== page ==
Although many might wish otherwise, the 68-year-old Charles will almost certainly be king when his mother, the 91-year-old Queen Elizabeth II, dies.
In Britain, at least now, Charles appears a kind of afterthought, a vintage image. The enduring moment from Diana’s funeral 20 years ago is not of Charles but of sons William and Harry, walking behind their mother’s flag-draped casket, their heads bowed as they shuffled forward between immense ranks of mourners, most silent, but some wailing, others nearly hysterical.
It was a “long and lonely walk,” William says in a new BBC documentary, “Diana, 7 Days,” one of several marking the 20th anniversary of Diana’s death. William said he tried to hide behind his floppy blond bangs, which were like a “safety blanket.”
Reflecting on the experience today, William says he had many roles to play that day: He was a grieving teenage son, yes, but he was also Prince William, the nation’s future king.
There was a balance, he said, “between me being Prince William and having to do my bit, versus the private William who just wanted to go into a room and cry, who’d lost his mother.”
Until recently, William and Harry have not spoken publicly like this about their mother and what it was like to cope with her loss when they were so young.
It is hard to overstate just how unusual it is, even in 2017, for the queen’s subjects to see the princes on the television talking so openly about Diana.
Old-school British aristocrats are renowned for the stiff upper lip. The royals can be reserved to the point of hypoxia, in a mostly mute doggedness, viewed charitably as keeping calm and reigning on.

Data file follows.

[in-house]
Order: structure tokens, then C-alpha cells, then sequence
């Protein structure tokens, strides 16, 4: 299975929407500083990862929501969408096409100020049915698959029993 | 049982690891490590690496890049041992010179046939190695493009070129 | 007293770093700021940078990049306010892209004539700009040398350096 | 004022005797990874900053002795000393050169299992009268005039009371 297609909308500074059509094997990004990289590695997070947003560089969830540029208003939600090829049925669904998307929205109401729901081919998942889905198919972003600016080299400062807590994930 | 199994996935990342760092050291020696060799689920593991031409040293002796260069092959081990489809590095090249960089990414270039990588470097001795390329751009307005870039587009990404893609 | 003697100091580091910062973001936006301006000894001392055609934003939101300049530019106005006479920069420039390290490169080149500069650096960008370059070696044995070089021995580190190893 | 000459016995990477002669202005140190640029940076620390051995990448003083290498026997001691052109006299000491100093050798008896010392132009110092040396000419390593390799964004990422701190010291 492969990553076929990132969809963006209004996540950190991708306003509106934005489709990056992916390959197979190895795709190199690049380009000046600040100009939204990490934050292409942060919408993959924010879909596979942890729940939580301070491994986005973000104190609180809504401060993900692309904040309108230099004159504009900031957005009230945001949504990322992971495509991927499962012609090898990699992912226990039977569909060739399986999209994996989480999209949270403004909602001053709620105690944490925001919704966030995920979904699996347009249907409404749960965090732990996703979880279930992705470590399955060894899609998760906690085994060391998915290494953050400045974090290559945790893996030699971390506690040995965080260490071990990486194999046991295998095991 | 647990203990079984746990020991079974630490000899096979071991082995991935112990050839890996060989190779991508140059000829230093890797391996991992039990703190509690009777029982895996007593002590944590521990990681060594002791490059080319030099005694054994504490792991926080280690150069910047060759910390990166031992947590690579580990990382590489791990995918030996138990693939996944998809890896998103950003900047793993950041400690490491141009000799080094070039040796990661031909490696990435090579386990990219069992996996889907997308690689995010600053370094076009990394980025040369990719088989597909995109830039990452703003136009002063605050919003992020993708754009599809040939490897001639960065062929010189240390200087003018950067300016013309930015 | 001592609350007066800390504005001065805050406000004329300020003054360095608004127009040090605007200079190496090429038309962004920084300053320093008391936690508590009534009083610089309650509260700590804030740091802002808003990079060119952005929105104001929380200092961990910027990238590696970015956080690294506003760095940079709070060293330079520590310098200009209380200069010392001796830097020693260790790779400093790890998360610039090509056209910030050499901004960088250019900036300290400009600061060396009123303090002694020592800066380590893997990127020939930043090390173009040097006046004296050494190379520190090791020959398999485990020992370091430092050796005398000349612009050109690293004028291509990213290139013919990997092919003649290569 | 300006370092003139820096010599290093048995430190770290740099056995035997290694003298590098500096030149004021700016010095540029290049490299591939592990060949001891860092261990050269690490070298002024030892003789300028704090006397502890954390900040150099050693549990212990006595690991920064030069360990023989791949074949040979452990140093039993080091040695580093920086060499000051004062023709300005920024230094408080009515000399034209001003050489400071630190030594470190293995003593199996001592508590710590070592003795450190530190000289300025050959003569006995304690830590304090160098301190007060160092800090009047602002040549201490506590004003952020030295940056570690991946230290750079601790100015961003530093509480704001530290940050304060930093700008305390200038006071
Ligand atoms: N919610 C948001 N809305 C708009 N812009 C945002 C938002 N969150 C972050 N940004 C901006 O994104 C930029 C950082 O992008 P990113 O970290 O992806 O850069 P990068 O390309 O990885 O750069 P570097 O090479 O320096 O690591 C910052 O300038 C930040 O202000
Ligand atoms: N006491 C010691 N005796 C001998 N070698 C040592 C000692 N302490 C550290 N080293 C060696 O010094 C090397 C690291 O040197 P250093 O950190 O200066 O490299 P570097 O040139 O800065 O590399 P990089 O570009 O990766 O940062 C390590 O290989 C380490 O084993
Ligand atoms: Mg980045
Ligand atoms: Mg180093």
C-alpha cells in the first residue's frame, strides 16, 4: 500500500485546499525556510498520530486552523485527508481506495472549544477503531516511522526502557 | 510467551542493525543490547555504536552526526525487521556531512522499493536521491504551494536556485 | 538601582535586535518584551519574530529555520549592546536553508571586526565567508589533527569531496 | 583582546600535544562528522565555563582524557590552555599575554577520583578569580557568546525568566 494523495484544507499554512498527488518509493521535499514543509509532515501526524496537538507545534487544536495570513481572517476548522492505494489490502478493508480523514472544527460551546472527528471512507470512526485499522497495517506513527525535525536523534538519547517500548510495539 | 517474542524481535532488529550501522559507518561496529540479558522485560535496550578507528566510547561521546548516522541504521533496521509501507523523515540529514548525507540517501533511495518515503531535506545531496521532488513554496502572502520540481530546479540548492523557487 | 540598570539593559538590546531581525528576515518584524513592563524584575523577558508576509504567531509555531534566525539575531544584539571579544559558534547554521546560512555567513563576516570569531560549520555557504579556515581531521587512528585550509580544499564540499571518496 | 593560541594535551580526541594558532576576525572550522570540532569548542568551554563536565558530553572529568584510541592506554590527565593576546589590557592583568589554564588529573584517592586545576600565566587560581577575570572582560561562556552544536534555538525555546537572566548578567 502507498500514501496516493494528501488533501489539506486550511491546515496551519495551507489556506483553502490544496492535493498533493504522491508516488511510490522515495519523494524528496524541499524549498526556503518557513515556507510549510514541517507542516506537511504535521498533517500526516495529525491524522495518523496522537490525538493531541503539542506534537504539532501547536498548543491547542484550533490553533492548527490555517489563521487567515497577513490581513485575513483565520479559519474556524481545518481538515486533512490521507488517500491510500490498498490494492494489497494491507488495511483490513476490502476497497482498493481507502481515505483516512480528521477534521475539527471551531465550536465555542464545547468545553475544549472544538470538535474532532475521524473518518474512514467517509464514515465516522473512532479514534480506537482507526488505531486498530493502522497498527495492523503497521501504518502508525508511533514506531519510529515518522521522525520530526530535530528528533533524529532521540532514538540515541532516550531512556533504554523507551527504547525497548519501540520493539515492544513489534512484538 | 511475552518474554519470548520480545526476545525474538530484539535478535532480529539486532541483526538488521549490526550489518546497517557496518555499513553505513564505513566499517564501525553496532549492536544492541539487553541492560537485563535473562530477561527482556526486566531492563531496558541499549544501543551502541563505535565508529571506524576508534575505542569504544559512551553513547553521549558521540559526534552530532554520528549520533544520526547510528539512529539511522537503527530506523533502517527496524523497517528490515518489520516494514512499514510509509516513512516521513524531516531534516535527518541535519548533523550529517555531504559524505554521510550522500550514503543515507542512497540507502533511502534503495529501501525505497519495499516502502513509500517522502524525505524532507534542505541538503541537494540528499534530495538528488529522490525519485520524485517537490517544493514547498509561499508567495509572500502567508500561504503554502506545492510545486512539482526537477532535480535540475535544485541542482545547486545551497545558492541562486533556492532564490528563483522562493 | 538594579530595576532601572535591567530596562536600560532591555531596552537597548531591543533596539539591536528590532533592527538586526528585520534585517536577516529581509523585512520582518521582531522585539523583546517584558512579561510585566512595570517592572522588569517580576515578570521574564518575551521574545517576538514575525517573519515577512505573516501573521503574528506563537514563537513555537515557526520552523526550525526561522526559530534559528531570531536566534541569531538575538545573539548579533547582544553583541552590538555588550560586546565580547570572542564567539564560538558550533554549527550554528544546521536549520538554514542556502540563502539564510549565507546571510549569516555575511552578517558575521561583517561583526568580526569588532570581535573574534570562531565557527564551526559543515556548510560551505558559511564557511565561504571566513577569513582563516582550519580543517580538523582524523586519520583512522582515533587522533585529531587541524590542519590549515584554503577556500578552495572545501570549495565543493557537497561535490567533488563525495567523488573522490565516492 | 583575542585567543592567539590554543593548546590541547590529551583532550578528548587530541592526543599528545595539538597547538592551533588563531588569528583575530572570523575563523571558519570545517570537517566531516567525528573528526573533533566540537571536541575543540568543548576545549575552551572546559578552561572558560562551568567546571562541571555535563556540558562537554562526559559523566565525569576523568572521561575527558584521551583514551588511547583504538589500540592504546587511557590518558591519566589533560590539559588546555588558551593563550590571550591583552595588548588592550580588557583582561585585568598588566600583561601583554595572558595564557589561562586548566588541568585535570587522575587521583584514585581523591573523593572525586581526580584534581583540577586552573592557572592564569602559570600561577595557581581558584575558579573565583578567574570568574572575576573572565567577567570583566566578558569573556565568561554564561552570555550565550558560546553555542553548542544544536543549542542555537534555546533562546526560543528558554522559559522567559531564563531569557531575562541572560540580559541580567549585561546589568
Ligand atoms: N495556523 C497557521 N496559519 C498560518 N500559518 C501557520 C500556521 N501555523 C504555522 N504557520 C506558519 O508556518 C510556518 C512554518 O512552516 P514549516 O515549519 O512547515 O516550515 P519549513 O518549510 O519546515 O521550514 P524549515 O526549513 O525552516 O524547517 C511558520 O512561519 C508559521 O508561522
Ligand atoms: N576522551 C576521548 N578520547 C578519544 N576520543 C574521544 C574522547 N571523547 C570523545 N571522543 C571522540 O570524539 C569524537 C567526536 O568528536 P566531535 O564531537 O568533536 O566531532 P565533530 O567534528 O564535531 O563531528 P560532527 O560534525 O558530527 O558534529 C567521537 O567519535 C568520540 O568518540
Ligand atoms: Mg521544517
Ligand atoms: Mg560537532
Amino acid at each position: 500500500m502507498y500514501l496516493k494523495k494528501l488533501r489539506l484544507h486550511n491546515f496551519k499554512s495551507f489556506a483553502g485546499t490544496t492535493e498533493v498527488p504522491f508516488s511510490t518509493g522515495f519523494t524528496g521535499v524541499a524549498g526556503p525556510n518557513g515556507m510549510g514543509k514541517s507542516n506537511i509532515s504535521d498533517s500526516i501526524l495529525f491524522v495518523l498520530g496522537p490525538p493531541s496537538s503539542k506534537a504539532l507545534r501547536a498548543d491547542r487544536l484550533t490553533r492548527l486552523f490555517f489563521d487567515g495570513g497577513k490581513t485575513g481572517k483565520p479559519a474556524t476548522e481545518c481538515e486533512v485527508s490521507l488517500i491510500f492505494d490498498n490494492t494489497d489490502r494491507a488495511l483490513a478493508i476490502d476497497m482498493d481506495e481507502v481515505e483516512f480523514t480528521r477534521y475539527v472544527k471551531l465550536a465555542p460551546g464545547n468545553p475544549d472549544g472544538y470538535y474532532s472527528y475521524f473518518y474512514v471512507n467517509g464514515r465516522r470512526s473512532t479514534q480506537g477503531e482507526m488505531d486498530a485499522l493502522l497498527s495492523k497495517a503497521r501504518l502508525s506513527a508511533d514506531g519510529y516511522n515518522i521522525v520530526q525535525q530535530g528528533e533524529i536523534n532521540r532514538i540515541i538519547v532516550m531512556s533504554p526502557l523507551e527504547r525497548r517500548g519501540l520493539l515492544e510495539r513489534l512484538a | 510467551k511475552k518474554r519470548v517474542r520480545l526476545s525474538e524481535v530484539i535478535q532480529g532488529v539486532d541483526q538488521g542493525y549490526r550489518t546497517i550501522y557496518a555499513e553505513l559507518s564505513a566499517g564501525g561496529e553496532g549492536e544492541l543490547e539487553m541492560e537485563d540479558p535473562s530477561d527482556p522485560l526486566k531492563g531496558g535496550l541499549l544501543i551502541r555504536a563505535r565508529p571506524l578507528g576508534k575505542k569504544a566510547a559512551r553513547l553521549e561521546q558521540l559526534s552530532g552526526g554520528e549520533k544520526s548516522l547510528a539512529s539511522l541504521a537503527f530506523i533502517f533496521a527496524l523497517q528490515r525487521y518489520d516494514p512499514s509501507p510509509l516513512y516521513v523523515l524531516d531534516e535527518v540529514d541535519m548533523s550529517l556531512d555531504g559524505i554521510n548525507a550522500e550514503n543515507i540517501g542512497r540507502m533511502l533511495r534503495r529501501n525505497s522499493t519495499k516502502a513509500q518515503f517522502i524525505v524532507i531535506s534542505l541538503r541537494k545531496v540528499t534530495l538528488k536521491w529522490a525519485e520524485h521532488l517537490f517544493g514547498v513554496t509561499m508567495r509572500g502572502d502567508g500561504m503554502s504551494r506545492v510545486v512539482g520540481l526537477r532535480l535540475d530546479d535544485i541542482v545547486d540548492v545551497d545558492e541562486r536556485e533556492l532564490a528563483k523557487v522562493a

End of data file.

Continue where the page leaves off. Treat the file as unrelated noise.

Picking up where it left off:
The queen has ruled for more than 65 years, and she has given exactly zero interviews during her long reign.
But William says he felt now was an appropriate time to honor his mother’s memory. In the two documentaries, the princes paint a portrait of a fun-loving, cool mum who is dearly missed.
The princes light up when they talk about Diana playing pranks — from hiding candies in socks to sending rude cards to her sons at school to arranging supermodels to surprise William at their home.
“Our mother was a total kid, through and through,” Harry says in the HBO documentary “Diana, Our Mother: Her Life and Legacy.”
“One of her mottos to me was, ‘You can be as naughty as you want — just don’t get caught.’ ”
In 2012, Harry was photographed naked in Las Vegas during a game of strip poker. He didn’t really lose that hand.
Today, Harry, 32, lives in a cottage on the grounds of Kensington Palace.
In his post-army career, Harry founded the Invictus Games, a sporting event for disabled veterans. To help publicize it, he roped in the queen for a promotional video with the Obamas that went viral on Twitter.
Proving that the royals have a sense of humor.
His older brother, William, second in line for succession after his father, Charles, is the less-interesting one, with the thinning hair and the glamorous wife. He doesn’t have the same bad-boy allure as his brother, but he hasn’t fully escaped criticism from the news media.
“Work-shy William” is his nickname in some tabloids, upset that he hasn’t clocked up enough royal duty hours. “Throne idle” said one front-page headline in the Sun.
William defended himself against the gibes, saying that he was concentrating on being a good father, pilot and a royal. But he will soon be clocking up more duties in service of the realm.